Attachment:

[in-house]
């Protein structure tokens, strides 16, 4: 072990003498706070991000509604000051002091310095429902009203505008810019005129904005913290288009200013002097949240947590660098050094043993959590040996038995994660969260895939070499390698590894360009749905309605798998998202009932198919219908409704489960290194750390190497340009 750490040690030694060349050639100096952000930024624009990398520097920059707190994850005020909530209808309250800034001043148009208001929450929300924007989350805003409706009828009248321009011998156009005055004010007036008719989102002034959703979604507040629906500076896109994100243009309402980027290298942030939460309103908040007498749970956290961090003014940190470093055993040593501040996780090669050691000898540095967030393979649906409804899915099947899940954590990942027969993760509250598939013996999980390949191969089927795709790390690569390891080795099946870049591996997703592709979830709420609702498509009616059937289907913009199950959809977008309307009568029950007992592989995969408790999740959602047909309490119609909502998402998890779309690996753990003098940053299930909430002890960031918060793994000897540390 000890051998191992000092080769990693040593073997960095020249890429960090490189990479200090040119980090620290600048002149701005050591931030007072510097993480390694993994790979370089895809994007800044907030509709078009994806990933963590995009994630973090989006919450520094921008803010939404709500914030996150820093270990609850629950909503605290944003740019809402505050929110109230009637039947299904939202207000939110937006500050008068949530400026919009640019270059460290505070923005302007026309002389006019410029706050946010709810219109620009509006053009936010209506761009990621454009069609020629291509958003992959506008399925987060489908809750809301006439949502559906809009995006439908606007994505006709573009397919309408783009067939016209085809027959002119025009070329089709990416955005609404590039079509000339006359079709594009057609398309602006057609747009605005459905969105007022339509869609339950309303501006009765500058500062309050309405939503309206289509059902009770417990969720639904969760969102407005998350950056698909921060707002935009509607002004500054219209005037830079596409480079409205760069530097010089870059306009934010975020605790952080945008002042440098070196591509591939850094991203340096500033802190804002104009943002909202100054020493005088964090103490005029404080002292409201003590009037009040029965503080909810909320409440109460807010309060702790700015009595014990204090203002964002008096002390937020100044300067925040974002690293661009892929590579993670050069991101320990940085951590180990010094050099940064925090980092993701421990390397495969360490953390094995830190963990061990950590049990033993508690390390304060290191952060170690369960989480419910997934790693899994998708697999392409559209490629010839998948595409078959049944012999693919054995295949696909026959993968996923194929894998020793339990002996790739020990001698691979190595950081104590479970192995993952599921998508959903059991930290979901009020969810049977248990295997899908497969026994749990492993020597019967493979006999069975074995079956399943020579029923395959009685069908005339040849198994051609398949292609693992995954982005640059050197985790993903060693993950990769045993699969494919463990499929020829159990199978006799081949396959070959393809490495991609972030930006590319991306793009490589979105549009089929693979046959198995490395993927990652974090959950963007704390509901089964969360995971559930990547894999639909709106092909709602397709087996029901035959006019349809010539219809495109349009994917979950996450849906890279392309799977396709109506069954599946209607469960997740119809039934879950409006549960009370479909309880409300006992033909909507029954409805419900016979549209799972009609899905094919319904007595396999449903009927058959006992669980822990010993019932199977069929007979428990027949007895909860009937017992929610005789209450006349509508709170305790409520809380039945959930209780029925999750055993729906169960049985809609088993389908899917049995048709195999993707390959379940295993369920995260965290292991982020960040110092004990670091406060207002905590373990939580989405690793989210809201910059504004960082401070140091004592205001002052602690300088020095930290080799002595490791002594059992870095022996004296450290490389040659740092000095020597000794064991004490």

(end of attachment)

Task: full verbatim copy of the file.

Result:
[in-house]
């Protein structure tokens, strides 16, 4: 072990003498706070991000509604000051002091310095429902009203505008810019005129904005913290288009200013002097949240947590660098050094043993959590040996038995994660969260895939070499390698590894360009749905309605798998998202009932198919219908409704489960290194750390190497340009 750490040690030694060349050639100096952000930024624009990398520097920059707190994850005020909530209808309250800034001043148009208001929450929300924007989350805003409706009828009248321009011998156009005055004010007036008719989102002034959703979604507040629906500076896109994100243009309402980027290298942030939460309103908040007498749970956290961090003014940190470093055993040593501040996780090669050691000898540095967030393979649906409804899915099947899940954590990942027969993760509250598939013996999980390949191969089927795709790390690569390891080795099946870049591996997703592709979830709420609702498509009616059937289907913009199950959809977008309307009568029950007992592989995969408790999740959602047909309490119609909502998402998890779309690996753990003098940053299930909430002890960031918060793994000897540390 000890051998191992000092080769990693040593073997960095020249890429960090490189990479200090040119980090620290600048002149701005050591931030007072510097993480390694993994790979370089895809994007800044907030509709078009994806990933963590995009994630973090989006919450520094921008803010939404709500914030996150820093270990609850629950909503605290944003740019809402505050929110109230009637039947299904939202207000939110937006500050008068949530400026919009640019270059460290505070923005302007026309002389006019410029706050946010709810219109620009509006053009936010209506761009990621454009069609020629291509958003992959506008399925987060489908809750809301006439949502559906809009995006439908606007994505006709573009397919309408783009067939016209085809027959002119025009070329089709990416955005609404590039079509000339006359079709594009057609398309602006057609747009605005459905969105007022339509869609339950309303501006009765500058500062309050309405939503309206289509059902009770417990969720639904969760969102407005998350950056698909921060707002935009509607002004500054219209005037830079596409480079409205760069530097010089870059306009934010975020605790952080945008002042440098070196591509591939850094991203340096500033802190804002104009943002909202100054020493005088964090103490005029404080002292409201003590009037009040029965503080909810909320409440109460807010309060702790700015009595014990204090203002964002008096002390937020100044300067925040974002690293661009892929590579993670050069991101320990940085951590180990010094050099940064925090980092993701421990390397495969360490953390094995830190963990061990950590049990033993508690390390304060290191952060170690369960989480419910997934790693899994998708697999392409559209490629010839998948595409078959049944012999693919054995295949696909026959993968996923194929894998020793339990002996790739020990001698691979190595950081104590479970192995993952599921998508959903059991930290979901009020969810049977248990295997899908497969026994749990492993020597019967493979006999069975074995079956399943020579029923395959009685069908005339040849198994051609398949292609693992995954982005640059050197985790993903060693993950990769045993699969494919463990499929020829159990199978006799081949396959070959393809490495991609972030930006590319991306793009490589979105549009089929693979046959198995490395993927990652974090959950963007704390509901089964969360995971559930990547894999639909709106092909709602397709087996029901035959006019349809010539219809495109349009994917979950996450849906890279392309799977396709109506069954599946209607469960997740119809039934879950409006549960009370479909309880409300006992033909909507029954409805419900016979549209799972009609899905094919319904007595396999449903009927058959006992669980822990010993019932199977069929007979428990027949007895909860009937017992929610005789209450006349509508709170305790409520809380039945959930209780029925999750055993729906169960049985809609088993389908899917049995048709195999993707390959379940295993369920995260965290292991982020960040110092004990670091406060207002905590373990939580989405690793989210809201910059504004960082401070140091004592205001002052602690300088020095930290080799002595490791002594059992870095022996004296450290490389040659740092000095020597000794064991004490």